Lynn is decidedly interested in Evelyn’s proposal, both as a way to distribute her art across not just the city but across several countries, and as a way to make excellent money doing what she loves. She’s also a calligrapher, and while she’s not the next great author, could certainly do some lovely captions on various portraits of gowns. About half of Evelyn’s money from the sale of her jewelry will end up going to Lynn for creating the broadsheet and copying it, and the other half to the Origami clan for distribution and return of orders (if any) for her first attempt. After that, she can negotiate anew, once she sees what the response will be.

The upshot is, Evelyn drags Molly to the House of Beauty and gets to spend two days posing in all her best gowns. This idea? One of the best she’s ever had.




Now that things have calmed down since Highharvestide, you've begun to be able to integrate all the things you've learned in your rather exciting few weeks with your odd new friends. You've seen the magic in use at the House of Wonder (the Temple of Mystra), seen cursed red coral, viewed the ancient legacy magic of a tomb of merry, wine-drinking knights, seen unusual golems and familiars unknown to most, and stopped a most foul fate from bringing down a noble house by using your magic to help them see the truth.

Really, it's been a rather exciting few weeks!

All of this together has made you ponder your career choices. Though maybe you'd thought about working with your uncle, or maybe taking a trading trip with your father, or just setting yourself up somewhere as a scholar, seeing everything you've had makes you consider a wider and more responsible career path. In speaking with your career advisor, Nelara Gayne, (a full month before graduation, no less!) she nods and taps her finger against a framed letter on her desk, one marked with a symbol of a white hand, fingers together, against a purple field).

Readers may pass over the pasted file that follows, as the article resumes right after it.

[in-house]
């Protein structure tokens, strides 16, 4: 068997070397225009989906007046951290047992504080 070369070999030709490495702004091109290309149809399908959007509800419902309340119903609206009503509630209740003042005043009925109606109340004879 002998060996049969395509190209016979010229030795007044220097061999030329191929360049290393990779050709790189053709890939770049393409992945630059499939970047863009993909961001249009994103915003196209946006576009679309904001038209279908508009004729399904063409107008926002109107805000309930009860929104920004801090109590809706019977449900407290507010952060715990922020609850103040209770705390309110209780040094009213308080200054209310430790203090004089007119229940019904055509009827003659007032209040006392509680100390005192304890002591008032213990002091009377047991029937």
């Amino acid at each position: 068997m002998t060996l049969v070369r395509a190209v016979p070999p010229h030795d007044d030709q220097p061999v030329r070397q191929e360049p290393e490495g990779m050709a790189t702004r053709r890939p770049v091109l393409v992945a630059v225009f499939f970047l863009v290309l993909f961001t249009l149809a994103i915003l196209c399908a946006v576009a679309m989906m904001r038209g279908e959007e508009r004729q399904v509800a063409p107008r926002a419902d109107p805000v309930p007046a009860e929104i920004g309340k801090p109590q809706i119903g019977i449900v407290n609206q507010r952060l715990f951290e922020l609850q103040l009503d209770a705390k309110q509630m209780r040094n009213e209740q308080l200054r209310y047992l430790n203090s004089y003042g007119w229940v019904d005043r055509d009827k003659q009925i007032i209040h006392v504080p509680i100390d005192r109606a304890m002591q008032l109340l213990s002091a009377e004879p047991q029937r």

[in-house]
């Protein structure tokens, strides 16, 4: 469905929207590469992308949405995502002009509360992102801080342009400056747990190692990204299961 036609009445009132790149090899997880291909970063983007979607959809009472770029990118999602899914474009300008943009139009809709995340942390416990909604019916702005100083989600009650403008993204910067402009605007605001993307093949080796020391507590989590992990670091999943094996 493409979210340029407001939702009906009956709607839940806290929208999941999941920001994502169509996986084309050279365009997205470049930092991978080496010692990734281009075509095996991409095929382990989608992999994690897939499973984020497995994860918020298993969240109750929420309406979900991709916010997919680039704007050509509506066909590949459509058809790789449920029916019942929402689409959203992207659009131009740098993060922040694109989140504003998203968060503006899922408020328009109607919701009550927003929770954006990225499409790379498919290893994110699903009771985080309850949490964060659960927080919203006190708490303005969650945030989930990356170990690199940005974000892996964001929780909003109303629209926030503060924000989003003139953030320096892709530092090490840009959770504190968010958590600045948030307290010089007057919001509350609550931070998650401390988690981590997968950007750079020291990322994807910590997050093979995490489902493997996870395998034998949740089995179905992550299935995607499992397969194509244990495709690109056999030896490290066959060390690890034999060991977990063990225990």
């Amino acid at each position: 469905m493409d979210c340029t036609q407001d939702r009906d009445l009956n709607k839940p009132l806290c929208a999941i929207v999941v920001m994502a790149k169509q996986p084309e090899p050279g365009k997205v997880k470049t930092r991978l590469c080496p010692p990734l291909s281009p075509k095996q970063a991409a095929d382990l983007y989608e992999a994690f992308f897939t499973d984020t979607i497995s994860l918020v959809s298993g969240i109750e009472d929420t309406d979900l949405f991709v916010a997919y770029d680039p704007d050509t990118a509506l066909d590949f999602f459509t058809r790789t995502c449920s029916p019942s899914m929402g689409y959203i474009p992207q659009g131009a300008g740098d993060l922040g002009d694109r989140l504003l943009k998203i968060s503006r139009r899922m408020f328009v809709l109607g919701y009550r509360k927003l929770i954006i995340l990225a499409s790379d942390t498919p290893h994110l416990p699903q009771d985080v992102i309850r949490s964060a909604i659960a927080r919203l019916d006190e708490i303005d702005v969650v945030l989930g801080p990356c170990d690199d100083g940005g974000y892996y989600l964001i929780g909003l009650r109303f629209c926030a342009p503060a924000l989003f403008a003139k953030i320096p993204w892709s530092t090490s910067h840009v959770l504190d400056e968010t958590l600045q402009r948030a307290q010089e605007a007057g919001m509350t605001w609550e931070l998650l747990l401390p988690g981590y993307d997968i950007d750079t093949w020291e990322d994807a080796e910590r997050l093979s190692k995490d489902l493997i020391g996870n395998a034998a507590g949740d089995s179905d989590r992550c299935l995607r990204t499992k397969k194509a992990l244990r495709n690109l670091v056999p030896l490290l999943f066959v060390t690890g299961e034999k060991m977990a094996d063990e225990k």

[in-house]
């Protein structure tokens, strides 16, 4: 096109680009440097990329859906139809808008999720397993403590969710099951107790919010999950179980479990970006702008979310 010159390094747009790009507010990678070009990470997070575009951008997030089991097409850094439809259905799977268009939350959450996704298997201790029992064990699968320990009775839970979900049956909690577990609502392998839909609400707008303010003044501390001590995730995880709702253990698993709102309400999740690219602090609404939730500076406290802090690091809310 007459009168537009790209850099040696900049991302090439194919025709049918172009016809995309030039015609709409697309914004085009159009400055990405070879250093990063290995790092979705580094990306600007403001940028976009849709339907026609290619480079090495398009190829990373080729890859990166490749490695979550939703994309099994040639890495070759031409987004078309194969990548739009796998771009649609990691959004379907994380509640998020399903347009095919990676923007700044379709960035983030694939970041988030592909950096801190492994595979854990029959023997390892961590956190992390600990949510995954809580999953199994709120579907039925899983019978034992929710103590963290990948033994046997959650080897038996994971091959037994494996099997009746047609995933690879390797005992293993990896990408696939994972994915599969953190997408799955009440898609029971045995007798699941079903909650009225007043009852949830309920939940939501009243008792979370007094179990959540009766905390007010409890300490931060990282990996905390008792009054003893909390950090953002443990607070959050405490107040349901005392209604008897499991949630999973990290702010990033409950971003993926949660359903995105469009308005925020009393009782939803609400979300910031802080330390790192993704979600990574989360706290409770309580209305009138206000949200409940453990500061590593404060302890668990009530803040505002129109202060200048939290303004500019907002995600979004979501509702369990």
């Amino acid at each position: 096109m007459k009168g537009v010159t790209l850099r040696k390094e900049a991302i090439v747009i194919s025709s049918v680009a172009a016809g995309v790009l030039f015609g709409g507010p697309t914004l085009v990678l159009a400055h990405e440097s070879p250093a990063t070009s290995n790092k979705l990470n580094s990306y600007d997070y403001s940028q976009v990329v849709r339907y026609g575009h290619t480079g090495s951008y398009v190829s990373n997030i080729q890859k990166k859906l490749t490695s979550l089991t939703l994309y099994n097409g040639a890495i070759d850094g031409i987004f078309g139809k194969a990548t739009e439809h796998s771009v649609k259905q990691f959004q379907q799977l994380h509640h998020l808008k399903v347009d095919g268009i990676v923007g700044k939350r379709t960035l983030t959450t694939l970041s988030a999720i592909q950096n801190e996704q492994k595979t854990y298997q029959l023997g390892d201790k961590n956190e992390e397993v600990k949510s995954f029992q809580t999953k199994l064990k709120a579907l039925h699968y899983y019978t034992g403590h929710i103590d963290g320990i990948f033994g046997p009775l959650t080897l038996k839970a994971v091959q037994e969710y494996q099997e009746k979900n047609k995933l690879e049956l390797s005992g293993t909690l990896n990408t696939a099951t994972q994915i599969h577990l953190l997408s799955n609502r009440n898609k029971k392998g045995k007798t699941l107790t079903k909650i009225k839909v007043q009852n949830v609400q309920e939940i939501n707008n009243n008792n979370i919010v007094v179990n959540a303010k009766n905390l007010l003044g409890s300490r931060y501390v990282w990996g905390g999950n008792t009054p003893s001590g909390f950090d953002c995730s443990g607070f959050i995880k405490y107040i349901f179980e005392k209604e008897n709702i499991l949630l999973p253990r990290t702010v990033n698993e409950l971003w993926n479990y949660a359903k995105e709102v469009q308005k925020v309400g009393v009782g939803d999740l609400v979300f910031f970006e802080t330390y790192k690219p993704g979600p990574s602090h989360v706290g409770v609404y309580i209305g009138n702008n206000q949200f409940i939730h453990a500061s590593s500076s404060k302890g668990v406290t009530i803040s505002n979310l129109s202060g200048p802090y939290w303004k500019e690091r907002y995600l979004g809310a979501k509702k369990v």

"Have you considered the Watchful Order of Magists and Protectors? From what you described to me [DM's note, as per your request, heavily edited] it seems like you might have the mindset for them. You've always been a good student, de Mer, and the Guild Wizards the Watchful Order trains are some of the most versatile in the world. They keep themselves out of heavy political crossfire, always to their credit, so no getting tangled up with nasty political backstabbing. They police other arcane casters, keeping us respected as solvers of problems, rather than creators of them. Some of them are contracted by the wealthy of the city to protect them from fires, you know, summoning water elementals and whatnot, a responsibility few others are willing to take on! And some aid those who are worried about being attacked by hostile workings of the Art. The last may be of most interest to you, considering what all you told me.

"Now, it's expensive to take their training, but worth every penny. If you think you'll be able to get together the money by the time you've reached the Sixth Tier of skill, I can get you an informal interview with an old classmate of mine. KuKaran Skullsplitter is her name - half-orc, as I'm sure you've guessed. And a rage mage to boot! She's in charge of knocking overenthusiastic spelldueller's head together on a regular basis. Suits her to the ground, though probably not quite your cup of tea. But she can get you in to speak with someone of a less... bloodthirsty persuasion."

In a couple of days, you find yourself in the workroom of one Mage Skullsplitter, sharing tea that tastes like it wants to fight its way up from your stomach and get into a punching match with your tongue. KuKaran is a massive half-orc woman, heavily tattooed and scarred, so heavily tattooed that you realize in short order that her spellbook is inked into her very skin! Her weasel familiar watches you with its mad little beady eyes as you drink, only backing down when KuKaren lifts him onto her shoulder so he can disappear into the fur ruff along her collar.